So that just means if I integrate the small de fields acting on a point inside the slab (not on the surfaces) throughout the whole volume...id get only the z component as the net field... The x and the y components would be same on either side of this point... Hence they would cancel out?
 
  • #10
tellmesomething said:
So that just means if I integrate the small de fields acting on a point inside the slab (not on the surfaces) throughout the whole volume...id get only the z component as the net field... The x and the y components would be same on either side of this point... Hence they would cancel out?
It means more than that. There are no x and y components. That's what
kuruman said:
From this it follows that the electric field can only be in a direction perpendicular to the plane.
means. The x and y components are zero.
 
  • #11
tellmesomething said:
I quoted him word to word...
Sorry, but that is not good enough. If I had a penny for every instance of a user claiming to quote a source word by word just for it to turn out this was certainly not the case … I would not be rich, but I would have a lot of pennies …

Please do not quote. Give the actual reference.
 
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  • #12
Orodruin said:
Sorry, but that is not good enough. If I had a penny for every instance of a user claiming to quote a source word by word just for it to turn out this was certainly not the case … I would not be rich, but I would have a lot of pennies …

Please do not quote. Give the actual reference.
But its a video in an app Which doesnt allow screenshots or screen recordings...I could use another device to take a snapshot hmm uploading now..
 
  • #13
kuruman said:
It means more than that. There are no x and y components. That's what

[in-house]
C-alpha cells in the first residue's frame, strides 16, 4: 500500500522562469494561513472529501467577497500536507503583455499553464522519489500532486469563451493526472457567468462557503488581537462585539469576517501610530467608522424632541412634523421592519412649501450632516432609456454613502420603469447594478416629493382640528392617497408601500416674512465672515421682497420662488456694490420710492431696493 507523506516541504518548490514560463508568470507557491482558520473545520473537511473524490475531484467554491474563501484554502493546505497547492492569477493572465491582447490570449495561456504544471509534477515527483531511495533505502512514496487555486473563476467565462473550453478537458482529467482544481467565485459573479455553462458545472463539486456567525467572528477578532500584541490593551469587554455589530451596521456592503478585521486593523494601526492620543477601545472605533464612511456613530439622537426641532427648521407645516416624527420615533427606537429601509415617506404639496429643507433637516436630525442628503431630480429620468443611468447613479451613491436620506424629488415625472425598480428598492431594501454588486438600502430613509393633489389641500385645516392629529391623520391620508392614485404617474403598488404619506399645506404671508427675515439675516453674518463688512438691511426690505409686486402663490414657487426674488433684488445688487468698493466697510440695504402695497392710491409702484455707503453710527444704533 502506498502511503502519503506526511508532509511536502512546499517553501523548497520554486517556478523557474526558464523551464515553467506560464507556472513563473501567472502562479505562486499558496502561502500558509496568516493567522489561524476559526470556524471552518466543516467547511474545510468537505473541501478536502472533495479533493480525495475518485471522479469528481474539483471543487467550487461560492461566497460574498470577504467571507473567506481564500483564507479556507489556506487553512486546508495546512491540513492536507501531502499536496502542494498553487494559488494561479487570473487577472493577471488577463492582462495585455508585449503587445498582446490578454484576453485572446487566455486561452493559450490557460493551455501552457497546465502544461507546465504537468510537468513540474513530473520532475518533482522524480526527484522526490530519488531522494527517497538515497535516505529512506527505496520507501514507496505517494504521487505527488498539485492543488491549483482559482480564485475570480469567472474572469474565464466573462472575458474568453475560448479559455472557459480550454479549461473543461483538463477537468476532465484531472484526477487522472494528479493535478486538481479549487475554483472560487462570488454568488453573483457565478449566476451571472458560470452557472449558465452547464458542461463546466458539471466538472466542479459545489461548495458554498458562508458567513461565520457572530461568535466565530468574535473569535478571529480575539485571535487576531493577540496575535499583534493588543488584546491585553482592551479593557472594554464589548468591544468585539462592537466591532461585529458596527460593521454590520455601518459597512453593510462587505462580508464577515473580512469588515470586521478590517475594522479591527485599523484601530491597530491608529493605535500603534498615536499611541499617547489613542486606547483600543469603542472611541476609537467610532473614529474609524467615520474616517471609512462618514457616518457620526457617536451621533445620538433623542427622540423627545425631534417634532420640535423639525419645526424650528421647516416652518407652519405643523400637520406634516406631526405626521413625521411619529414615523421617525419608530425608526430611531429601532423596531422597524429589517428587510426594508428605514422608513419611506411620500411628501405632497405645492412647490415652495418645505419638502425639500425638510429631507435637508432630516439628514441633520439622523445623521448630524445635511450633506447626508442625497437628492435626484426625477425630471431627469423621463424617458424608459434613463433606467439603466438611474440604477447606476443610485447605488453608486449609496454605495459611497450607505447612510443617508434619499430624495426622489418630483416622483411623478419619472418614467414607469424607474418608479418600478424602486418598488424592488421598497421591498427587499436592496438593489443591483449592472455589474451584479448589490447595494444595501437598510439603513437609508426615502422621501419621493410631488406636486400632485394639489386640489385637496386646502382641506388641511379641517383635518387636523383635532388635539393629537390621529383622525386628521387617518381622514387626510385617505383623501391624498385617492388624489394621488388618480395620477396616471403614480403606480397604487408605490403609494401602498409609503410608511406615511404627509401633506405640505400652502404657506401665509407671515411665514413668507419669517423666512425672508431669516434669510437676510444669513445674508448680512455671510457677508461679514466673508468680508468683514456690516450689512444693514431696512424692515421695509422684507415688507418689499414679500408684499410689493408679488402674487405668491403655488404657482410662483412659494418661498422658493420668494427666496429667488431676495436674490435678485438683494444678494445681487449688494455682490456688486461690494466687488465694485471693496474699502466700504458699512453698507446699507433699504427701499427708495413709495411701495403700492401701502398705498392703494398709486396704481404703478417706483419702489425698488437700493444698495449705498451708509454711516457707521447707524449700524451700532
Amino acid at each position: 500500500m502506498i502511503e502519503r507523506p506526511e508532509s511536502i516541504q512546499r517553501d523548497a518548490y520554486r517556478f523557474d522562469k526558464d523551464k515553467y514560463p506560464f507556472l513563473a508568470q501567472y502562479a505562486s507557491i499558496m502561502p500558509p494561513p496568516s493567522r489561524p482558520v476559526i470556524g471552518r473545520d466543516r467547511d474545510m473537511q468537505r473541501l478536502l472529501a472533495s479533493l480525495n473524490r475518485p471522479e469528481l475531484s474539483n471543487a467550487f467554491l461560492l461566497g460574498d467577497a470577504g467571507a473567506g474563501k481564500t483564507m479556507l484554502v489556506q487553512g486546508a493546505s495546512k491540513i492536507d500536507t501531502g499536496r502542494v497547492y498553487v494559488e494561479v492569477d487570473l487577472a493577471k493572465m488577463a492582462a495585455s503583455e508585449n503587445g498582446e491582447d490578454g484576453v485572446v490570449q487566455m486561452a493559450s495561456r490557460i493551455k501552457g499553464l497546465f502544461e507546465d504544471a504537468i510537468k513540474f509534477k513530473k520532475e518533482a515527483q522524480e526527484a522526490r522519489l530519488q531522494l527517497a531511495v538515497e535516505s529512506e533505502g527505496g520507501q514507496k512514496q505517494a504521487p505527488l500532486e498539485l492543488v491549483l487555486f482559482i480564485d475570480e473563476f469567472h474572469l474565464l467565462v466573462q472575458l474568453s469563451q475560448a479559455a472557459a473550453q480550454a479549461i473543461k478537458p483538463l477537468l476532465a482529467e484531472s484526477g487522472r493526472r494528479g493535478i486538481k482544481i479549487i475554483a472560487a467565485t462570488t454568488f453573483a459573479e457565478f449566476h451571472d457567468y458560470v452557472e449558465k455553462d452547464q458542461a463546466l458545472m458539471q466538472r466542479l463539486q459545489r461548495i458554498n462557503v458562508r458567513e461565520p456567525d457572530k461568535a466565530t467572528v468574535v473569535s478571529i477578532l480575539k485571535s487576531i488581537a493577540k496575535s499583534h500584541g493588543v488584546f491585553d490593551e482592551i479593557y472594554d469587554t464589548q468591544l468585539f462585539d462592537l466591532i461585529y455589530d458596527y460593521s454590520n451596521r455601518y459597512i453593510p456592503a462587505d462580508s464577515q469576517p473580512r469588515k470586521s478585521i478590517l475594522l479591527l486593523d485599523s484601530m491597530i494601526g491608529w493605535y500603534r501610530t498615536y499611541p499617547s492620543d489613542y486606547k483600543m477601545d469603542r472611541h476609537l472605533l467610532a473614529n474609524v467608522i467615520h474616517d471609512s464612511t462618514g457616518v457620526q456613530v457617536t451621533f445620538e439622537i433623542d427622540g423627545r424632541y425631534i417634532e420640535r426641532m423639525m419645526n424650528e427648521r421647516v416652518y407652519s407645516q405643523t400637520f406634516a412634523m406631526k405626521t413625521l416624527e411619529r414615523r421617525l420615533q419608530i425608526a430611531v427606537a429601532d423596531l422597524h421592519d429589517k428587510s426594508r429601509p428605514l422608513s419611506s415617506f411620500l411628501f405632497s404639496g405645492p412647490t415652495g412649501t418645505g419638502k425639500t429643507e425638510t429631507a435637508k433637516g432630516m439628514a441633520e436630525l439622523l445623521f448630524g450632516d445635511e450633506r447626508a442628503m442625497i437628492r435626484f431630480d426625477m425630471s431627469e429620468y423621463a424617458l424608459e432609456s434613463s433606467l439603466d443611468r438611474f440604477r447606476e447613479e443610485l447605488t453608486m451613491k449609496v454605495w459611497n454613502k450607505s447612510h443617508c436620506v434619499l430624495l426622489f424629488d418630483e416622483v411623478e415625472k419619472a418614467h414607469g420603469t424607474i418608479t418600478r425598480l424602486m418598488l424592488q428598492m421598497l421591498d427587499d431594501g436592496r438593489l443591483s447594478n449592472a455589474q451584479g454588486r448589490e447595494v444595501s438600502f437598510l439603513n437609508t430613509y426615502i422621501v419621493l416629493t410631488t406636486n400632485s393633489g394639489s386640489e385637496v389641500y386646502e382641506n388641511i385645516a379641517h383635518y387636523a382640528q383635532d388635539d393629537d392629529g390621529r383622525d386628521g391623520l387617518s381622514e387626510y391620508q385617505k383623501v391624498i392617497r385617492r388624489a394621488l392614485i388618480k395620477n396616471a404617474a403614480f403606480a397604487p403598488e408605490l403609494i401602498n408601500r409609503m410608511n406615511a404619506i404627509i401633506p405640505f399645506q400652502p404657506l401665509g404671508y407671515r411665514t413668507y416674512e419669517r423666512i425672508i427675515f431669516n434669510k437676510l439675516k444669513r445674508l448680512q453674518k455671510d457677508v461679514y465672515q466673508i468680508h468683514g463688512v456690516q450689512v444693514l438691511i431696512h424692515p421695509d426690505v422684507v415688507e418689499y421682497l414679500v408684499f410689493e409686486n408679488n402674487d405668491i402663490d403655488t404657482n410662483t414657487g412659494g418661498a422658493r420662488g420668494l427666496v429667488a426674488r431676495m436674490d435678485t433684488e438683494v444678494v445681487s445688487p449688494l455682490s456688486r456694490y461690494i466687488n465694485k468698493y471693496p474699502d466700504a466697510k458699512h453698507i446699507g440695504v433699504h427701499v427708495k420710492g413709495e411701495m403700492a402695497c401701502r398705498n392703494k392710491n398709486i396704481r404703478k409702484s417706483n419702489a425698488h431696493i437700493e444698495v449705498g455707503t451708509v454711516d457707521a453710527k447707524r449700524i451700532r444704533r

means. The x and y components are zero.
But if I take an individual element in the slab and use that to find a small de field at a point x and y component wont be zero right... The total sum of the x component and the total sum of the y component would be zero respectively... I think
 
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  • #14
Orodruin said:
Sorry, but that is not good enough. If I had a penny for every instance of a user claiming to quote a source word by word just for it to turn out this was certainly not the case … I would not be rich, but I would have a lot of pennies …

Please do not quote. Give the actual reference.
Please check I have edited.... The little white mark is because my number was visible...learnt it the hard way that people on physics forums could also be concerned with prank calling numbers 😔
 
  • #15
tellmesomething said:
But if I take an individual element in the slab and use that to find a small de field at a point x and y component wont be zero right... The total sum of the x component and the total sum of the y component would be zero respectively... I think
That would be the case. The idea is to use symmetry to deduce that the integrals and hence the components are zero without actually having to integrate.
 
  • #16
kuruman said:
That would be the case. The idea is to use symmetry to deduce that the integrals and hence the components are zero without actually having to integrate.
This applies to a point inside as well as outside the slab?
 
  • #17
kuruman said:
That would be the case. The idea is to use symmetry to deduce that the integrals and hence the components are zero without actually having to integrate.
Also for the cylinder case... Since the z axis is infinitely long considering the height is along the z axis... The x and y axis are on the cross sectional area of the cylinder... Any point inside the cylinder's net field would only be in the x and y direction?
Screenshot_2024-05-21-20-13-18-097_com.miui.gallery.jpg

Net field could only be calculated in the Same plane then? For example I could not get any field from A on plane B which contains point P...
 
  • #18
tellmesomething said:
Okay so symmetry only means how many axes you can swap to get the same end result?
Very much not. A symmetry is any transformation that leaves the system invariant. This can include any sort of rotations, translations, reflections, or scalings (if we just look at the purely spatial symmetries). How a field transforms under such a symmetry (along with uniqueness of solutions) can severely restrict the possible form of the solutions.
 
  • #19
Orodruin said: